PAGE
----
3. We Were Liars by E. Lockhart: My sweet bookish friend Amanda gifted this to me recently and I am looking forward to seeing what all of the excitement is about! She's already finished it and patiently waiting for my opinion on a few things I think. This is one of the only YA books that made my list for April!
A beautiful and distinguished family.
A private island.
A brilliant, damaged girl; a passionate, political boy.
A group of four friends—the Liars—whose friendship turns destructive.
A revolution. An accident. A secret.
Lies upon lies.
We Were Liars is a modern, sophisticated suspense novel from New York Times bestselling author, National Book Award finalist, and Printz Award honoree E. Lockhart.
And if anyone asks you how it ends, just LIE.
4. The Handmaids Tale by Margaret Atwood: I read this a few years ago and am so excited to read it again. I've seen quite a few other bloggers reading it also and have enjoyed reading their thoughts on Offred and the overall story of the book. This is one of the good ones.
Offred is a Handmaid in the Republic of Gilead. She may leave the home of the Commander and his wife once a day to walk to food markets whose signs are now pictures instead of words because women are no longer allowed to read. She must lie on her back once a month and pray that the Commander makes her pregnant, because in an age of declining births, Offred and the other Handmaids are valued only if their ovaries are viable. Offred can remember the years before, when she lived and made love with her husband, Luke; when she played with and protected her daughter; when she had a job, money of her own, and access to knowledge. But all of that is gone now...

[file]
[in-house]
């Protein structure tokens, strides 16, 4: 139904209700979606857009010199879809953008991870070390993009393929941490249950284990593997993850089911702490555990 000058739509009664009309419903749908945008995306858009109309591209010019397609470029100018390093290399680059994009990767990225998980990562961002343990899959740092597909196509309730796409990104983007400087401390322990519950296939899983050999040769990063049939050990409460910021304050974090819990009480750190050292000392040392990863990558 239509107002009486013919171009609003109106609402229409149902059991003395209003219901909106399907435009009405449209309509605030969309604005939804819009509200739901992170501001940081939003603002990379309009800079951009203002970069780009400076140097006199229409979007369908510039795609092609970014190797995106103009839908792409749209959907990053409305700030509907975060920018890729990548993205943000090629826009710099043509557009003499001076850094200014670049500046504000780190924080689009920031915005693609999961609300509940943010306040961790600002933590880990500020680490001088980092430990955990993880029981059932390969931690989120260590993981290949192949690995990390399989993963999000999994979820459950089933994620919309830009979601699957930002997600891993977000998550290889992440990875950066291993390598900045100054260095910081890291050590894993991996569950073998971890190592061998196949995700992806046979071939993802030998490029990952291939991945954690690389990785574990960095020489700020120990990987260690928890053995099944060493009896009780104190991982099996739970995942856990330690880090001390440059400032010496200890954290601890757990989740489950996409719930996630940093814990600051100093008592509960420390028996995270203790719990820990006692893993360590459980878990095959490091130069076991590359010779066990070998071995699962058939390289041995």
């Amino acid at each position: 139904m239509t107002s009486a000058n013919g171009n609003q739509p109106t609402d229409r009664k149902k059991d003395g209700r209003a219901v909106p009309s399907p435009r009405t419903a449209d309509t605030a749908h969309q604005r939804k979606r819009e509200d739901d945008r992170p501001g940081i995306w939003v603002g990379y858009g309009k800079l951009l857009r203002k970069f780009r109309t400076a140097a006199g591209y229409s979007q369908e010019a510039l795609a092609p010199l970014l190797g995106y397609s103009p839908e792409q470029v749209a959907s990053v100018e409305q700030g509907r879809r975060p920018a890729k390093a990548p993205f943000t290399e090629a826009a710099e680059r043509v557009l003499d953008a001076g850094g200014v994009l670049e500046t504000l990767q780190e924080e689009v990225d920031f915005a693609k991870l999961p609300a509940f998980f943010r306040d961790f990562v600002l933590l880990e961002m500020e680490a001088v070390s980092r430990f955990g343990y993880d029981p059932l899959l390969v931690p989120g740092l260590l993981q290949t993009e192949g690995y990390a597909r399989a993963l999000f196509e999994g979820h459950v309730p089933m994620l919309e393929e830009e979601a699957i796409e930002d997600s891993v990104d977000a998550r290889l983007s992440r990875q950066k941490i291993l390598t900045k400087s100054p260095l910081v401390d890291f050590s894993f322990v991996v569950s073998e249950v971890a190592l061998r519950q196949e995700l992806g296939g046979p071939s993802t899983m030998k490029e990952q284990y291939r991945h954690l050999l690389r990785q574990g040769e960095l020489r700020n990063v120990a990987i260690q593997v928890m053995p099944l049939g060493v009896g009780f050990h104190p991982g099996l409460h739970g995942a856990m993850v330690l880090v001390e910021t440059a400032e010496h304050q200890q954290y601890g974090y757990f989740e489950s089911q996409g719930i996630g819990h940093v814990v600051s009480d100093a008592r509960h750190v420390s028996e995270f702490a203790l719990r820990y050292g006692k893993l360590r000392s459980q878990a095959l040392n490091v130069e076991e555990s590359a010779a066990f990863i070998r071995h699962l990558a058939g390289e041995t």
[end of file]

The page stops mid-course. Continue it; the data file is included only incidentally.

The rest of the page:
5. The Zookeeper's Wife by Diane Ackerman: This has been ALL OVER the internet what with the new movie coming out. Ive had this one on my shelves for years and only recently found it again! I thought I'd add it to my list this month just in case I get a chance to see the movie. (Books first! Always.)
In 1939 Poland, Antonina Żabiński (portrayed by two-time Academy Award nominee Jessica Chastain) and her husband, Dr. Jan Żabiński (Johan Heldenbergh), have the Warsaw Zoo flourishing under his stewardship and her care. When their country is invaded by the Nazis, Jan and Antonina are—and forced to report to the Reich’s newly appointed chief zoologist, Lutz Heck (Daniel Brühl). To fight back on their own terms, the Żabińskis covertly begin working with the Resistance—and put into action plans to save lives out of what has become the Warsaw Ghetto, with Antonina putting herself and even her children at great risk.